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Mental health needs of dermatology patients not being met

The Severe Eczema and Psoriasis Team at St. John’s Institute of Dermatology, St Guys’ and St Thomas’ NHS Foundation Trust in London, U.K. report that the psychological support needs of dermatology patients are not being adequately met. That’s according to a press release from the British Association of Dermatologists (July 7, 2016).

Depression, anxiety being missed

To assess this study parameter, the team utilized a system where dermatology patients waiting for their appointments completed digital surveys on tablet computers, using pre-selected and validated questionnaires relevant to their skin condition. Results from the questionnaires were then used to alert physicians to any issues with emotional wellbeing of patients, and to immediately suggest treatments or referral pathways. Patients that need psychological support were then either offered self-help materials or offered a referral to a psychologist on the team or a psychiatry liaison.

Strikingly, 71% of the patients who were subsequently diagnosed with major depressive illness, and 88.6% with anxiety, had previously been unrecognized as having mental health problems.

Team striving for holistic care

Before implementing the new screening system that was developed from this study, the team believed they were already providing holistic care, said Professor Catherine Smith, a consultant dermatologist with the team. “This rigorous and systematic approach to providing holistic care within our team has reaped huge benefits for our patients, who previously might have had unrecognized morbidity. Prior to evaluating our service and introducing this new approach, we considered that we were already providing holistic care.”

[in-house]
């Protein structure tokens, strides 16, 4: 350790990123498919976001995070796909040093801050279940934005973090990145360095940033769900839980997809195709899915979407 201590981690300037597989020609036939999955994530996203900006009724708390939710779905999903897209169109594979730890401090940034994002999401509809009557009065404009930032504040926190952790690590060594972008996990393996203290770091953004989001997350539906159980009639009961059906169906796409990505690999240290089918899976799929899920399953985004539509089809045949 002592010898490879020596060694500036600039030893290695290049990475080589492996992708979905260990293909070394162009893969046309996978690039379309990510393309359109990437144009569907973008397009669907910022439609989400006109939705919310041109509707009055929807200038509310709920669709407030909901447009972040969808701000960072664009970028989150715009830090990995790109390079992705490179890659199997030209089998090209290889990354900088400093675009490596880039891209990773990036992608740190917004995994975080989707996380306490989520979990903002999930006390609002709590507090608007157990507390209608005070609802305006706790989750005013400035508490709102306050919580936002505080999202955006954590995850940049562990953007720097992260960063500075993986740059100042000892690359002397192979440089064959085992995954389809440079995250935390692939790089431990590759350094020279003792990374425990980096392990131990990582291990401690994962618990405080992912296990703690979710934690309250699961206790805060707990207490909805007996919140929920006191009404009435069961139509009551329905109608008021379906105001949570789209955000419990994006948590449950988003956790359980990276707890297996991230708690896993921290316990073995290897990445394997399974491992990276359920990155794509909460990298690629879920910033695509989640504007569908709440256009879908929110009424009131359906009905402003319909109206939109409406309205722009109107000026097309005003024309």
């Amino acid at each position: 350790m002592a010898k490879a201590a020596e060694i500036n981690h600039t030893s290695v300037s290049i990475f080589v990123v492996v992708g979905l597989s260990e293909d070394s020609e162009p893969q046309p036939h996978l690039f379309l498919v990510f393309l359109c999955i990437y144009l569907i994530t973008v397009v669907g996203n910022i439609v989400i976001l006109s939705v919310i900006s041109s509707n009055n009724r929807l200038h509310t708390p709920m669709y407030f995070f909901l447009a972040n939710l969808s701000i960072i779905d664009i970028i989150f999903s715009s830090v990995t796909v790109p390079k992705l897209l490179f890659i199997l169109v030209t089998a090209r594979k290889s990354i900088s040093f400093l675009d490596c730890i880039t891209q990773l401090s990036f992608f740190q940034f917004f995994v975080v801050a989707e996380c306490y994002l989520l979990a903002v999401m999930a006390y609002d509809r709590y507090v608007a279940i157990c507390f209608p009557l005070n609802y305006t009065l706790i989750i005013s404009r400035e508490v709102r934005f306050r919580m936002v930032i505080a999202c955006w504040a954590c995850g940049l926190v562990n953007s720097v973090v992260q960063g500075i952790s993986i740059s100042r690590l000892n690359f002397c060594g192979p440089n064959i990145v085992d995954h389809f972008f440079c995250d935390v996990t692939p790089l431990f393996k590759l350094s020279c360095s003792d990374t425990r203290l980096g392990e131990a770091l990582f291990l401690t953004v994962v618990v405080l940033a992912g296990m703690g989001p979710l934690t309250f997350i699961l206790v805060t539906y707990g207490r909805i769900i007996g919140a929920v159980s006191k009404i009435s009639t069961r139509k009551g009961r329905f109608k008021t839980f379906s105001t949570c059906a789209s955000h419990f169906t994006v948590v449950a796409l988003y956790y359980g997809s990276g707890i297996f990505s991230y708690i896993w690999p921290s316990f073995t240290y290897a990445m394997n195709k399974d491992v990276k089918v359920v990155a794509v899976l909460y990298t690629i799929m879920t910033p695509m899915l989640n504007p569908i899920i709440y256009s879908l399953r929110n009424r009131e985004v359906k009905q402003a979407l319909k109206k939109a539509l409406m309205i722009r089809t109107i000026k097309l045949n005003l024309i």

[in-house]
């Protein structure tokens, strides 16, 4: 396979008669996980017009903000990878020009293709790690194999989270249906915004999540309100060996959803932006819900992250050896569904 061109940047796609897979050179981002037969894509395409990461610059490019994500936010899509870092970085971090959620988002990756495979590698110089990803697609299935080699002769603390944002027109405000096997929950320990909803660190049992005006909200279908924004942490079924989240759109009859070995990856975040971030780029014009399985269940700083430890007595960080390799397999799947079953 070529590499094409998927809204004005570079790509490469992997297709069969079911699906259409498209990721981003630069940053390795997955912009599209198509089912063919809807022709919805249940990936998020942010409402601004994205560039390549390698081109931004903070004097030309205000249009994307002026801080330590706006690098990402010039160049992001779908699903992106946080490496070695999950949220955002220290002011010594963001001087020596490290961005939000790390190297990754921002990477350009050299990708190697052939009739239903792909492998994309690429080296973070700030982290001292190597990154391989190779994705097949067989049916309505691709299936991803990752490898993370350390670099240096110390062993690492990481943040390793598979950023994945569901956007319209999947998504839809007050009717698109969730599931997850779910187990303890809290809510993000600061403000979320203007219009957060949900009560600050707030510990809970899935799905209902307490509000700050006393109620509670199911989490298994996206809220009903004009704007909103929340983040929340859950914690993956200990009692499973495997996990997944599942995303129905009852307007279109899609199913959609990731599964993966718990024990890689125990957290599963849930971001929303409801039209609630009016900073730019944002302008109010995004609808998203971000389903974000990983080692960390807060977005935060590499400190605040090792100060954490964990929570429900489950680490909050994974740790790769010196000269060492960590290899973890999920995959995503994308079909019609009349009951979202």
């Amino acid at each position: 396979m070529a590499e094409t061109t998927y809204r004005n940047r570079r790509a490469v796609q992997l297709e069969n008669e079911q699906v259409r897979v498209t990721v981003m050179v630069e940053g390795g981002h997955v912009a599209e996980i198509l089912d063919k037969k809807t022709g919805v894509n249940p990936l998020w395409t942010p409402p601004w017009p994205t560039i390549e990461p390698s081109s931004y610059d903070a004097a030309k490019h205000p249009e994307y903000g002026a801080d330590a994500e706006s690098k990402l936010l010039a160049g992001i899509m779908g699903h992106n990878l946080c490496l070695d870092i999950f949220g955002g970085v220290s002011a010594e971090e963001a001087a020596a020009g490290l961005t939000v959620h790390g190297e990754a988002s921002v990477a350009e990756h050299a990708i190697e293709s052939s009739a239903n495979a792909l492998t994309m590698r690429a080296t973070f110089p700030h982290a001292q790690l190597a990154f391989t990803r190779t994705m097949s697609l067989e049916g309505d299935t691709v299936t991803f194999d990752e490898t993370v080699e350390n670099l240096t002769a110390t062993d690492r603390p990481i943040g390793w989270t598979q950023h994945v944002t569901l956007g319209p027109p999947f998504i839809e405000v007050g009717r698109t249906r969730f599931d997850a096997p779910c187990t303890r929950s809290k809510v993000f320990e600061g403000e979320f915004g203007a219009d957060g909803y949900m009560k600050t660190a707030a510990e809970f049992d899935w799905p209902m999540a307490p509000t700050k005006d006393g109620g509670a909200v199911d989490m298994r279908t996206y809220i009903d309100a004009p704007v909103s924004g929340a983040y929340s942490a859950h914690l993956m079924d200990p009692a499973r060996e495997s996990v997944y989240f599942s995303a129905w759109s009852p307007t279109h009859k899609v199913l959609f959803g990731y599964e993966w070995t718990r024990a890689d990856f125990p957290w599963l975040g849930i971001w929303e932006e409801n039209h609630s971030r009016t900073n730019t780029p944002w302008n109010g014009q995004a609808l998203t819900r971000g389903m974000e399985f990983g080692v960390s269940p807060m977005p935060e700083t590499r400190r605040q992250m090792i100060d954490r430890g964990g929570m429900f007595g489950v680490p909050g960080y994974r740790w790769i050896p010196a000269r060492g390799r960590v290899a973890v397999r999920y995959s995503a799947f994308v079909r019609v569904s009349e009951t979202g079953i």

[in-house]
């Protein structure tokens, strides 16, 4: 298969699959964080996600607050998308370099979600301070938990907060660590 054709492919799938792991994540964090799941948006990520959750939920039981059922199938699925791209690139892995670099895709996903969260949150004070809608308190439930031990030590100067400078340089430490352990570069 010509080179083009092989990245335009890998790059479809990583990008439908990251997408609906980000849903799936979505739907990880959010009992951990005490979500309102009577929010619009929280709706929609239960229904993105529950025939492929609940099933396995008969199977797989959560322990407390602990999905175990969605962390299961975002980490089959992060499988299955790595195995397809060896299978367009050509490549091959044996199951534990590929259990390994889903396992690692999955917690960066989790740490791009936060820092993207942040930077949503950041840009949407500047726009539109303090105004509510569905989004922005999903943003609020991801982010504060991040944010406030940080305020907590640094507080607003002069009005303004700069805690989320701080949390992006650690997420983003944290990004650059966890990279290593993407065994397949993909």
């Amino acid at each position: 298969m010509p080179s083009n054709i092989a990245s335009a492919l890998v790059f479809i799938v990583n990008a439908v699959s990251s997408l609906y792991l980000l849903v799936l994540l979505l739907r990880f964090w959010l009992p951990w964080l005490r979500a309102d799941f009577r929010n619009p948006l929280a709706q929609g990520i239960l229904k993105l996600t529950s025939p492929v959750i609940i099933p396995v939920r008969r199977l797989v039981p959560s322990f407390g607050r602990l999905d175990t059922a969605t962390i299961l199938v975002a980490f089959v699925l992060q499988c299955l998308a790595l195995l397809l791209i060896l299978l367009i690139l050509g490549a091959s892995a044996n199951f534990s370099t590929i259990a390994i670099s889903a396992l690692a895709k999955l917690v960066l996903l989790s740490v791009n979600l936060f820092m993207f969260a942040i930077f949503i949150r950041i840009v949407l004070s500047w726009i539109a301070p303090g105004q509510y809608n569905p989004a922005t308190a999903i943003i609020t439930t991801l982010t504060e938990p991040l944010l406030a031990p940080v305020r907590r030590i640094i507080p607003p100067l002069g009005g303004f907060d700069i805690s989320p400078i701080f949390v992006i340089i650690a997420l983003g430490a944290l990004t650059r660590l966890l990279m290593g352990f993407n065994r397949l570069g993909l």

“Identifying the high needs of our patient population motivated us to fully integrate psychological support with treatment of the physical symptoms of skin disease throughout the visit to our service,” said Professor Smith. “By taking this methodical approach we were also able to quantify and justify the need for a full time clinical health psychologist on staff.”

The digital questionnaire system was developed by the Integrating Mental & Physical healthcare: Research, Training & Services (IMPARTS) team; an initiative funded by King’s Health Partners to integrate mental and physical healthcare in research, training and clinical services at Guy’s, St Thomas’s and King’s College Hospitals in London, as well as South London and Maudsley NHS Foundation Trust.

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